There is more to it than that of course. Plants bring information with them. The presence of a particular species tells us something about a place. If we can't recognize the species we lose the information. Swink and Wilhelm have digitized this idea. Every plant in their encyclopedic compendium has a number called a "coefficient of conservatism." The number is a measurement of the tendency of the plant to grow only in relatively undisturbed, stable natural communities. The scale runs from zero to ten. Zero is reserved for opportunists like ragweed. If we find ragweed growing somewhere, about all we can say about that place is that there must be some dirt present. Hairy aster, Aster pilosus, is a zero. Aster ericoides, heath aster, is a five. It is usually found in prairies. If we come across this plant we can suspect that we are looking at a prairie remnant, and we might start hunting for other species typical of that sort of community. If our search turned up some Aster laevis, a nine, we could begin to suspect that we had discovered a prairie remnant of rather unusual quality.

We could verify that suspicion by looking for other plants on the Balaban's fall list. We might find the tall, waving plumes of Indian grass, one of the dominant plants of the tall-grass prairie and a five on the Swink and Wilhelm scale. On a really rich site we might find Sporobolus heterolepis, prairie dropseed grass--a ten--a plant that can survive only on the richest, least disturbed remnants of native prairie.

There are bits of this sort of community at Miami Woods. When this prairie was discovered 15 years ago, these species were embedded in a matrix of weeds. Now the remaining weeds are embedded in a matrix of prairie plants. And down among the grasses are the most stunningly gorgeous of the fall flora, the gentians. Swink and Wilhelm list seven species of gentians in our area. The lowest value is an eight. At Miami Woods and Bunker Hill Woods these beauties are all over the place. One of the gentians is pale yellow, but all the rest are a rich royal blue that leaps out at you as you scan the ground.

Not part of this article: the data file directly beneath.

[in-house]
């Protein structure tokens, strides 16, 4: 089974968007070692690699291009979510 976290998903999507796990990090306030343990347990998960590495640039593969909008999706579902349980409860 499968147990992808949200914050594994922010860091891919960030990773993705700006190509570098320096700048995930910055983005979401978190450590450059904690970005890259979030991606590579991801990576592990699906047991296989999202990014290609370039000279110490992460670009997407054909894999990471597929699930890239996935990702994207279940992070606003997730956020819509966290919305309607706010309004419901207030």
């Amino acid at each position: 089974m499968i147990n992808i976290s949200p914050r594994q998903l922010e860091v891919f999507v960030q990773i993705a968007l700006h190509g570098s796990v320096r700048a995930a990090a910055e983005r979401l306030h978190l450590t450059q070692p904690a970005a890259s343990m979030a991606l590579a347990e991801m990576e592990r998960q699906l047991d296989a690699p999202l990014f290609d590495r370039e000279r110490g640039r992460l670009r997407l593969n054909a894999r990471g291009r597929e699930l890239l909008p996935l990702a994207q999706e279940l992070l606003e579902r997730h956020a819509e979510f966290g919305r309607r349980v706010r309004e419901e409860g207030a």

Fringed gentian has four broad petals spreading horizontally from a deep-blue cup. Bottle gentian flowers are closed and kept that way by a white membranous cap. Only a strong bumblebee can force its way in to capture the pollen of this plant.

The woodlands of northeastern Illinois are naturally open, rather sunny places where enough solar energy reaches the ground to support the growth of wildflowers that bloom in late summer and early fall. Where woods have been left unmanaged, the deep shade often kills off these species. At Harms Woods we could see elm-leaved goldenrod and blue-stemmed goldenrod growing with blue cohosh, white baneberry, and Short's aster. This was a late-season woodland where a hungry butterfly could have found a meal of nectar from many sources.

If you have no interest in trying to interpret the natural landscape, knowing the difference between tall goldenrod and Short's aster may not seem worth the effort. But I think we desire to learn things in order to make some sense of the world. When we look at nature we can be overwhelmed by all the simultaneous stimuli that hit us. There are so many different kinds of plants, and while we try to sort them out, grasshoppers are leaping about and butterflies are fluttering by and dragonflies are zooming past and birds are calling. To the extent that we can sort out all these impressions, we alienated, atomized, postmodern people can feel at home, connected to something beyond ourselves.

Here in Chicago we can take lessons from the Balabans, who took lessons from Floyd Swink and Gerould Wilhelm, who took lessons from May Watts, who studied at the University of Chicago under Henry Chandler Cowles, one of the founders of the science of ecology. We can enjoy the riches of life in one of the world's great metropolises and still connect ourselves to the natural world.